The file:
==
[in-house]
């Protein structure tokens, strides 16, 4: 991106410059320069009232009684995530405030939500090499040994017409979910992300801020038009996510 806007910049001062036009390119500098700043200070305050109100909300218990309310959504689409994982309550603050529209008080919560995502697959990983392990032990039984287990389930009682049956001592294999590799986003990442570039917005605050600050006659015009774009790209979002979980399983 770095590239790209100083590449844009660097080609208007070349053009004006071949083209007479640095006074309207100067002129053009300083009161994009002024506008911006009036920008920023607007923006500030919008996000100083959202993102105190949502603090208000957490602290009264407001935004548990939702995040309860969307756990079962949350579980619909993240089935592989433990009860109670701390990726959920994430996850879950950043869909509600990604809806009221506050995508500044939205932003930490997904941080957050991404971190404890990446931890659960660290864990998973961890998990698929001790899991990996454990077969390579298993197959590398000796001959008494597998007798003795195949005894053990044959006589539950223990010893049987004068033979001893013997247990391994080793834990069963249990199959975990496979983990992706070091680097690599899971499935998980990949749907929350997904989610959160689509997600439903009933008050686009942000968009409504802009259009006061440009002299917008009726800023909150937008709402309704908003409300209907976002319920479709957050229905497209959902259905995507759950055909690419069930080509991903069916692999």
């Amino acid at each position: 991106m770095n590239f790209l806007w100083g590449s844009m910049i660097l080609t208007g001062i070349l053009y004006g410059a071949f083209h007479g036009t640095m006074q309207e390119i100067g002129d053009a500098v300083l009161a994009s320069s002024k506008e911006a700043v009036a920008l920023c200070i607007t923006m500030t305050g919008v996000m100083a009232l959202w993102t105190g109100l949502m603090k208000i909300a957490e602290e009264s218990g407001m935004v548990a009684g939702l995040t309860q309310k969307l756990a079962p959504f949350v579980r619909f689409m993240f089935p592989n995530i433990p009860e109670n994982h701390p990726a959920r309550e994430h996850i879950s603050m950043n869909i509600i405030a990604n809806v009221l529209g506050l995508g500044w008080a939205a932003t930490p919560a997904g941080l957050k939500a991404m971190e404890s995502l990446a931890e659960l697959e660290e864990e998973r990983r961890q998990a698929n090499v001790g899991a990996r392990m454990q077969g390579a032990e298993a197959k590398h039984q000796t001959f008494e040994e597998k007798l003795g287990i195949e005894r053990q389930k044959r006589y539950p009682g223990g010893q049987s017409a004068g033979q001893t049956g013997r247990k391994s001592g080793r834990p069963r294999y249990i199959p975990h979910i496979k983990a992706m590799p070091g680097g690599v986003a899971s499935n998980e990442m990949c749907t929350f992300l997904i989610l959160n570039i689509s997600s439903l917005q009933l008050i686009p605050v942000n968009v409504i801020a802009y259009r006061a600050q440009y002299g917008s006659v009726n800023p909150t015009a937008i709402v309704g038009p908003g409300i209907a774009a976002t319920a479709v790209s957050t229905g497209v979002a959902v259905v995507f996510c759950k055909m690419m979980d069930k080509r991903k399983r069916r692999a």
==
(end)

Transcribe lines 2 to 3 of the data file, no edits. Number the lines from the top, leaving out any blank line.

């Protein structure tokens, strides 16, 4: 991106410059320069009232009684995530405030939500090499040994017409979910992300801020038009996510 806007910049001062036009390119500098700043200070305050109100909300218990309310959504689409994982309550603050529209008080919560995502697959990983392990032990039984287990389930009682049956001592294999590799986003990442570039917005605050600050006659015009774009790209979002979980399983 770095590239790209100083590449844009660097080609208007070349053009004006071949083209007479640095006074309207100067002129053009300083009161994009002024506008911006009036920008920023607007923006500030919008996000100083959202993102105190949502603090208000957490602290009264407001935004548990939702995040309860969307756990079962949350579980619909993240089935592989433990009860109670701390990726959920994430996850879950950043869909509600990604809806009221506050995508500044939205932003930490997904941080957050991404971190404890990446931890659960660290864990998973961890998990698929001790899991990996454990077969390579298993197959590398000796001959008494597998007798003795195949005894053990044959006589539950223990010893049987004068033979001893013997247990391994080793834990069963249990199959975990496979983990992706070091680097690599899971499935998980990949749907929350997904989610959160689509997600439903009933008050686009942000968009409504802009259009006061440009002299917008009726800023909150937008709402309704908003409300209907976002319920479709957050229905497209959902259905995507759950055909690419069930080509991903069916692999």
């Amino acid at each position: 991106m770095n590239f790209l806007w100083g590449s844009m910049i660097l080609t208007g001062i070349l053009y004006g410059a071949f083209h007479g036009t640095m006074q309207e390119i100067g002129d053009a500098v300083l009161a994009s320069s002024k506008e911006a700043v009036a920008l920023c200070i607007t923006m500030t305050g919008v996000m100083a009232l959202w993102t105190g109100l949502m603090k208000i909300a957490e602290e009264s218990g407001m935004v548990a009684g939702l995040t309860q309310k969307l756990a079962p959504f949350v579980r619909f689409m993240f089935p592989n995530i433990p009860e109670n994982h701390p990726a959920r309550e994430h996850i879950s603050m950043n869909i509600i405030a990604n809806v009221l529209g506050l995508g500044w008080a939205a932003t930490p919560a997904g941080l957050k939500a991404m971190e404890s995502l990446a931890e659960l697959e660290e864990e998973r990983r961890q998990a698929n090499v001790g899991a990996r392990m454990q077969g390579a032990e298993a197959k590398h039984q000796t001959f008494e040994e597998k007798l003795g287990i195949e005894r053990q389930k044959r006589y539950p009682g223990g010893q049987s017409a004068g033979q001893t049956g013997r247990k391994s001592g080793r834990p069963r294999y249990i199959p975990h979910i496979k983990a992706m590799p070091g680097g690599v986003a899971s499935n998980e990442m990949c749907t929350f992300l997904i989610l959160n570039i689509s997600s439903l917005q009933l008050i686009p605050v942000n968009v409504i801020a802009y259009r006061a600050q440009y002299g917008s006659v009726n800023p909150t015009a937008i709402v309704g038009p908003g409300i209907a774009a976002t319920a479709v790209s957050t229905g497209v979002a959902v259905v995507f996510c759950k055909m690419m979980d069930k080509r991903k399983r069916r692999a």